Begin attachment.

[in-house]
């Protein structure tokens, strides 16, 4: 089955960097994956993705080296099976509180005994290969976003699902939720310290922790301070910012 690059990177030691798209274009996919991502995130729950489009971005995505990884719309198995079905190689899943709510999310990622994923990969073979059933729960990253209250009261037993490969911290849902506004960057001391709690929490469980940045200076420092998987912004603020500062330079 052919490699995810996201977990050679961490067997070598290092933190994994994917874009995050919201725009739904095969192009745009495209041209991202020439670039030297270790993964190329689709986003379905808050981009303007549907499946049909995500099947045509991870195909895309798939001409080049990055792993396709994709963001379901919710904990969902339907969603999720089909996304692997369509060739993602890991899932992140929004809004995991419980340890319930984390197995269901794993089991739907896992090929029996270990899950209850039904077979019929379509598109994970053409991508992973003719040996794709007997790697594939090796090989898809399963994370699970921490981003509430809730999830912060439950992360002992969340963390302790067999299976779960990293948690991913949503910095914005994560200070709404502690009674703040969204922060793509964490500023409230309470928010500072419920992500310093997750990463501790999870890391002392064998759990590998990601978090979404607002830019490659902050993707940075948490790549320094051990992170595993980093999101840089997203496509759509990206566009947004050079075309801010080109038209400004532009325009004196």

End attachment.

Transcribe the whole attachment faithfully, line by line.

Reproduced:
[in-house]
């Protein structure tokens, strides 16, 4: 089955960097994956993705080296099976509180005994290969976003699902939720310290922790301070910012 690059990177030691798209274009996919991502995130729950489009971005995505990884719309198995079905190689899943709510999310990622994923990969073979059933729960990253209250009261037993490969911290849902506004960057001391709690929490469980940045200076420092998987912004603020500062330079 052919490699995810996201977990050679961490067997070598290092933190994994994917874009995050919201725009739904095969192009745009495209041209991202020439670039030297270790993964190329689709986003379905808050981009303007549907499946049909995500099947045509991870195909895309798939001409080049990055792993396709994709963001379901919710904990969902339907969603999720089909996304692997369509060739993602890991899932992140929004809004995991419980340890319930984390197995269901794993089991739907896992090929029996270990899950209850039904077979019929379509598109994970053409991508992973003719040996794709007997790697594939090796090989898809399963994370699970921490981003509430809730999830912060439950992360002992969340963390302790067999299976779960990293948690991913949503910095914005994560200070709404502690009674703040969204922060793509964490500023409230309470928010500072419920992500310093997750990463501790999870890391002392064998759990590998990601978090979404607002830019490659902050993707940075948490790549320094051990992170595993980093999101840089997203496509759509990206566009947004050079075309801010080109038209400004532009325009004196």